Lawsuits against BP, Transocean and other companies linked to the well or rig are mounting, including a suit from shrimp fishermen who could face major losses.
As the oil slick moved closer to shore, the governor of Florida declared a state of emergency in several Panhandle coastal counties ahead of possible landfall. Louisiana Governor Bobby Jindal asked the US Department of Commerce to declare a commercial fisheries failure and provide financial support for fishermen in his state.
Authorities in Alabama implemented restrictions in the port of Mobile so vessels leaving or entering the port do not come into contact with the oil slick.
Impact on the companies
BP is facing potential containment and clean-up costs of more than $3 billion for the massive oil leak, according to an estimate by Fitch Ratings. BP has said the effort is costing owners of the well about $6 million per day.
Share prices for the five companies connected most directly to the Deepwater Horizon disaster have taken their lumps since the April 20 event, with analysts watching the ticker closely April 30. A review of closing New York Stock Exchange prices for those companies from April 19 to April 30 shows Macondo field operator BP off 12%, Macondo field partner Anadarko Petroleum down 15.2%, rig operator Transocean down 18%, blowout preventer supplier Cameron International off 11.9% and well cementer Halliburton down 2.9%. Although Halliburton had gained from the day before the incident through April 28, the company's shares took a steep 5% drop on April 29 with news about the roles of the companies gaining wider attention.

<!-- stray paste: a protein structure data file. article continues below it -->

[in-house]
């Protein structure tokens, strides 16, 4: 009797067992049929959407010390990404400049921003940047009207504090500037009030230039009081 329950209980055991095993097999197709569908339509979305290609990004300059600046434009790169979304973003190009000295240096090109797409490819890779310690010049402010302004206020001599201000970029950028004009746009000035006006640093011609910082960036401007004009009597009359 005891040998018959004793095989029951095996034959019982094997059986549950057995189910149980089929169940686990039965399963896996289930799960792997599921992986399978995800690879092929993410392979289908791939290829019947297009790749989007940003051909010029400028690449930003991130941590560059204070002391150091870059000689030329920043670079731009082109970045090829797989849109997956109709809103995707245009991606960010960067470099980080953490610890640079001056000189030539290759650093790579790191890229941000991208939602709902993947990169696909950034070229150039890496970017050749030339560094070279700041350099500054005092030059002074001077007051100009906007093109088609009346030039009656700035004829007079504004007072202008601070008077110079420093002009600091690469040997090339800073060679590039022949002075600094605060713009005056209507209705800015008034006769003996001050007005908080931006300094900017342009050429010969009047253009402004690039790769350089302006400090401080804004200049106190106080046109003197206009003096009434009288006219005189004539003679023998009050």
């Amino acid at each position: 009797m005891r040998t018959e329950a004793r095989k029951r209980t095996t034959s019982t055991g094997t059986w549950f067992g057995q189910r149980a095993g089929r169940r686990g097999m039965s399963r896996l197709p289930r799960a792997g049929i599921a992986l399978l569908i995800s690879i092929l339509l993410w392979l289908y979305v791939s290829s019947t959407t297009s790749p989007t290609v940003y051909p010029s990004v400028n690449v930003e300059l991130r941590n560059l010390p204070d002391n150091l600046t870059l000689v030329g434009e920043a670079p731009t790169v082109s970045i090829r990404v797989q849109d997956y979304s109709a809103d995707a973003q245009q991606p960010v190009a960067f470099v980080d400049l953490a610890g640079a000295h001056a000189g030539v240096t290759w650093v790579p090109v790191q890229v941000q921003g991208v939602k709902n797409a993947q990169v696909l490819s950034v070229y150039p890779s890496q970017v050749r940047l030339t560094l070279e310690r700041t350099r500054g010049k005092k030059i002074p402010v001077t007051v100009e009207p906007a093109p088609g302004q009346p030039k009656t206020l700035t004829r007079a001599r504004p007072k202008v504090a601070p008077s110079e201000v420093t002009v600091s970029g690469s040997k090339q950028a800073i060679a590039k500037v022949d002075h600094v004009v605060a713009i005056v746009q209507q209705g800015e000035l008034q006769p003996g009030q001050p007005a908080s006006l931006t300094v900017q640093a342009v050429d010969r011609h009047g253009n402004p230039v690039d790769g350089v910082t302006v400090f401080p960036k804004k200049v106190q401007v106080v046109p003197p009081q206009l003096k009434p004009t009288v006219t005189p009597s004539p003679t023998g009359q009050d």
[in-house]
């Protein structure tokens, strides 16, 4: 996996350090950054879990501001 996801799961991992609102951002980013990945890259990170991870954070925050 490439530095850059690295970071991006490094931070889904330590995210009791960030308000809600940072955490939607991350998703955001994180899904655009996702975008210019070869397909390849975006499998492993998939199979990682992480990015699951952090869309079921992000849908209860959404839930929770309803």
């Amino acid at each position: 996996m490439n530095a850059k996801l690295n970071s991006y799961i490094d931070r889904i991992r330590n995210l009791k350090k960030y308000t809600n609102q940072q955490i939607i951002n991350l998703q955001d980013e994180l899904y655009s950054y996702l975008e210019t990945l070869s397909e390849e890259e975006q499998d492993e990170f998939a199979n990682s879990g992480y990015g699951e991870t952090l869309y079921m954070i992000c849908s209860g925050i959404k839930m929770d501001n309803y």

Analysts were grasping for historical comparisons in an effort to project the potential impact in the event of increased environmental costs. Several reviewed the financial impact of the the infamous Exxon Valdez oil spill in Alaska 20 years ago for a guidepost.
"The current Gulf of Mexico spill could conceivably approach the Exxon Valdez in terms of size," wrote Bernstein Research analyst Neil McMahon in a report on BP's vulnerability. His "worst case" cost scenario weighs in at $12.5 billion for the partnership, which includes BP as operator with 65%, Anadarko as a 25% stakeholder and Japan's Mitsui with the remaining 10%. "The cost for BP will be heavily influenced by how much oil reaches the Gulf coast and potentially Florida's Paradise Coast," McMahon wrote in his report.
Possible impact on markets
The Deepwater Horizon rig oil spill has so far tightened "both WTI timespreads and WTIBrent spreads" as traders focus on possible short-term transportation disruptions, Goldman Sachs analysts said Friday in a report.
"The potential disruption of oil tanker traffic in the US Gulf of Mexico is already having an impact on oil prices," the analysts said. "Both WTI timespreads and the WTI-Brent spread tightened substantially on news that waterways surrounding the Louisiana Offshore Oil Port (LOOP) could be blocked by the spill as early as Friday, and traffic of oil service boats and oil tankers through the Gulf will likely be slowed."
An explosion ripped through the Deepwater Horizon drilling rig in the Gulf of Mexico on April 20, killing 11 of the 126-person crew. A fire raged for about 36 hours before a second blast sank the rig on April 22. The well's blowout preventer failed to activate, resulting in an oil leak that officials currently estimate is occurring at a rate of about 5,000 b/d. The rig was working BP's Macondo prospect in 4,993 feet of water, about 40 miles offshore Venice, Louisiana. BP operates the well and own a 65% stake; partners include Anadarko (25%) and Japan's Mitsui (10%).